Attorney-Controlled Title Agencies: Affiliated Business Arrangements
Under RESPA and Virginia Law

R. Michael Smith is Mid-Atlantic Division Counsel and Assistant Vice President of Stewart Title Guaranty Company. A member of the Virginia State Bar since 1973, he is also a member of the Construction Law, Corporate Counsel, and Real Property Sections, the latter of which he is currently a Northern Virginia Area Representative.

(*) Indicates footnotes, which can be found at the end of this article.

 

You are a licensed and experienced real estate settlement attorney, a "dirt lawyer," operating your own business and making a fair living. Supplementary to your essential law practice, you own an interest, directly or indirectly (through a family member or a practice partner), in a title agency that issues insurance on the cases you close. Setting aside for the moment the ethical implications of this business relationship, your controlled title agency is what the Real Estate Settlement Procedures Act ("RESPA") refers to as anaffiliated business arrangement ("AfBA"). Although you will not find the term, affiliated business arrangement, in the Virginia Code, the AfBA concept is the essence of the exception for bona fide ownership of a title agency under Virginia's title insurance "anti-kickback statute." Va. Code § 38.2-4614.C. Note that under both RESPA and the Virginia statute that an AfBA is a permitted exception to an otherwise illegal referral fee system. Stated another way, an AfBA is an authorized violation of the law. As such, any attempt to establish or to continue an AfB must begin with the premise that the conduct is illegal unless the exacting standards of the exceptions in state and federal law are met. Failure to walk the narrow path successfully can mean serious consequences.

HISTORY of RESPA and AfBAs

Congress adopted the Real Estate Settlement Procedures Act in 1974. Widely viewed as consumer protection legislation, Congress did not intend to eliminate consolidation of settlement services(*1) among related business entities. In fact, Congress' view was that the consumer would benefit most by disclosure of settlement costs rather than regulation of fees or prohibition of pooled settlement services. Congress confirmed its belief that combined services delivery was in the consumer's best interest by codifying the AfBA exception into the anti-kickback provisions of RESPA in 1983(*2).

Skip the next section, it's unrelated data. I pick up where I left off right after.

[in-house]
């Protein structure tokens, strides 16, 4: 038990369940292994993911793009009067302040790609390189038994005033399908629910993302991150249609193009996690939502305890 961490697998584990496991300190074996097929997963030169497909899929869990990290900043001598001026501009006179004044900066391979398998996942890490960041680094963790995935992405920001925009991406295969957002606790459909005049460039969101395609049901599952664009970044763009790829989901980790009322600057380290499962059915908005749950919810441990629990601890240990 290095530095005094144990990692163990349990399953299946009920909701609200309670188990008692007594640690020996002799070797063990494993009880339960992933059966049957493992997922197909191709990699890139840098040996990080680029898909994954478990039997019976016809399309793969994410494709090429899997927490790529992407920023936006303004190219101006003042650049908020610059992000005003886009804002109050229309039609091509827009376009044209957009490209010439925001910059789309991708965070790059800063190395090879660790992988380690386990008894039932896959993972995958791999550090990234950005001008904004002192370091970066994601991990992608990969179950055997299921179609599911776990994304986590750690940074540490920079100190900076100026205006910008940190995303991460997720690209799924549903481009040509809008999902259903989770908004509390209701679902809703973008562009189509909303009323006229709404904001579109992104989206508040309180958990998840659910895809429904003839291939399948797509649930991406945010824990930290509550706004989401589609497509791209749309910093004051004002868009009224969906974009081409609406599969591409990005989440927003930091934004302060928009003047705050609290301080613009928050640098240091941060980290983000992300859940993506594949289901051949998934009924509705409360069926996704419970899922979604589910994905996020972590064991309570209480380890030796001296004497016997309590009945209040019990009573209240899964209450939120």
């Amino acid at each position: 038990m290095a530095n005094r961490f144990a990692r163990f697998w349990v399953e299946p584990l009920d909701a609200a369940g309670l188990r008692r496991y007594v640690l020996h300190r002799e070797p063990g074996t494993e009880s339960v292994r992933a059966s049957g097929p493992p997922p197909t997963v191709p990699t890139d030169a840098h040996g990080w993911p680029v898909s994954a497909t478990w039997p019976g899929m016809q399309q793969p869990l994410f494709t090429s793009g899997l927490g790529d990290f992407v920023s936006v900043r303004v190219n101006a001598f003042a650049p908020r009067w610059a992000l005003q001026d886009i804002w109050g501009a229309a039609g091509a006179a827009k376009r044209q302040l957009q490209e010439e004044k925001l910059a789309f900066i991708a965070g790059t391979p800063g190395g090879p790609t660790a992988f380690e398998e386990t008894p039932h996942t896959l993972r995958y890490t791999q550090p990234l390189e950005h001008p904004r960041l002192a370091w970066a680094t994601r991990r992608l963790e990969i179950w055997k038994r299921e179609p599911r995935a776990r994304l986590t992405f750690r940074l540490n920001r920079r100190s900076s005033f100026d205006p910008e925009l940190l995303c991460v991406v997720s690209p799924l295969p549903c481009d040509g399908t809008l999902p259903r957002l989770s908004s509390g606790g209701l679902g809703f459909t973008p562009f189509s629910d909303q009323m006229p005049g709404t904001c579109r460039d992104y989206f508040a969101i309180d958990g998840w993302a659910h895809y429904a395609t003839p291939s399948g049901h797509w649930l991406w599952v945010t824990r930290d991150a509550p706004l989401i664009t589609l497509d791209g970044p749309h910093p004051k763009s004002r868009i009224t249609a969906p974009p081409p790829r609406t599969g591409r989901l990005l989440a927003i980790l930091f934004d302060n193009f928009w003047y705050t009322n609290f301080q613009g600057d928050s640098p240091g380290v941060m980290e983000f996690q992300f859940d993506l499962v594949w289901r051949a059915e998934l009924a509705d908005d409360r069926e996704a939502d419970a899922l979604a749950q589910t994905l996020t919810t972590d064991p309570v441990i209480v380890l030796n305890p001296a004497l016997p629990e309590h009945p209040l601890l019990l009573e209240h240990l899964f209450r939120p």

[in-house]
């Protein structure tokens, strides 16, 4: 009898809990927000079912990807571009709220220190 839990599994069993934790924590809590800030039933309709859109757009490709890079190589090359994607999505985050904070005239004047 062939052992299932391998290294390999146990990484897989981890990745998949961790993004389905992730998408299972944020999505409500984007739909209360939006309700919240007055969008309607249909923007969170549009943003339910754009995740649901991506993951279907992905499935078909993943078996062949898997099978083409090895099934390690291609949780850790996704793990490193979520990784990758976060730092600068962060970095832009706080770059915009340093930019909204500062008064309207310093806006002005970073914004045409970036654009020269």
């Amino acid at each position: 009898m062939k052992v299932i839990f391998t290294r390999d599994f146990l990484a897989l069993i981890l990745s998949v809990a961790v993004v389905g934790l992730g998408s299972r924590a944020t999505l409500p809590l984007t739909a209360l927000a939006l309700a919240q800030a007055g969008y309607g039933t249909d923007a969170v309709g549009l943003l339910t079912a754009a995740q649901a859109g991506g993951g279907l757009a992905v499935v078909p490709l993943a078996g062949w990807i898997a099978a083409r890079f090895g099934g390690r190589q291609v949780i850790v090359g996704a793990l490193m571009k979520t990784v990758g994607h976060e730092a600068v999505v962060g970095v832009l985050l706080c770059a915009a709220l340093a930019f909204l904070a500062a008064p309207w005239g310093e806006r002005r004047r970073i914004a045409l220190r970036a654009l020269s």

In November 1992, the Department of Housing and Urban Development ("HUD") issued its Regulation X, Final Rule, which included more detail on the AfBA exception. As part of the rule-making process, HUD published an economic impact study which analyzed the effects upon consumers of combining settlement services into packages and affiliated companies. The study found:

...[A]pproximately 55 percent of all home sales involved affiliated settlement service providers -so-called controlled business arrangements - through affiliated realtors, mortgage banks, title insurance... Vertically integrated settlement service firms are organized as affiliated firms" primarily due to State laws and regulations"Because of these separate incorporations, compensation arrangements that are efficient and legal" within a single firm become suspect under RESPA among even wholly-owned affiliates....It may well be that the vertically integrated companies are more efficient and also that they have some "market power" with respect to selling additional services to an already "captive" customer. It also may well be that this "market power" actually consists of true convenience and "one stop shopping" for the customer. If the affiliated arrangement saves the customer time, he or she may be better off to take it even if the price is higher...(*3)

Although HUD had hinted at revisions to the AfBA rule, it did not issue any changes to the 1992 Final Rule until 1996.(*4) Significantly, the only change to the AfBA rule was technical amendments to the form of the affiliated business arrangement disclosure. There was a change to the employer/employee exception to the general Section 8 anti-kickback provisions which may impact the effectiveness of an AfBA, but the AfBA exception was unchanged. Consequently, it should be assumed that AfBAs are a reality and that Congress and HUD support their existence. In fact, the history of the legislation and its supporting regulations indicate that Congress and HUD believe that AfBAs will function more often than not in the best interests of the consuming public.

RESPA's PROHIBITION AGAINST KICKBACKS

A primary goal of RESPA was the prevention of kickbacks or unearned referral fees in residential mortgage loan transactions. Section 8 begins as follows:

No person shall give and no person shall accept any fee, kickback or thing of value pursuant to any agreement or understanding, oral or otherwise, that business incident to or part of a real estate settlement service involving a federally related mortgage loan shall be referred to any person. (*5)

Moreover, no fee may be split except "for services actually performed."(*6) That is, the fee for a settlement service may not be shared except among persons who are actually performing services.

The Section 8 prohibition reaches essentially all residential institutional loan transactions. Cash deals and commercial transactions are not covered.(*7)

RESPA and HUD's supporting Regulation X do exempt other activities from violating Section 8. Such exemptions have a common theme: They are based upon an actual performance of work necessary to completion of the settlement service being delivered. Excepted practices include attorneys' fees "for services actually rendered," commissions of title agents "for services actually performed in the issuance of a policy of title insurance" and affiliated business arrangements.(*8)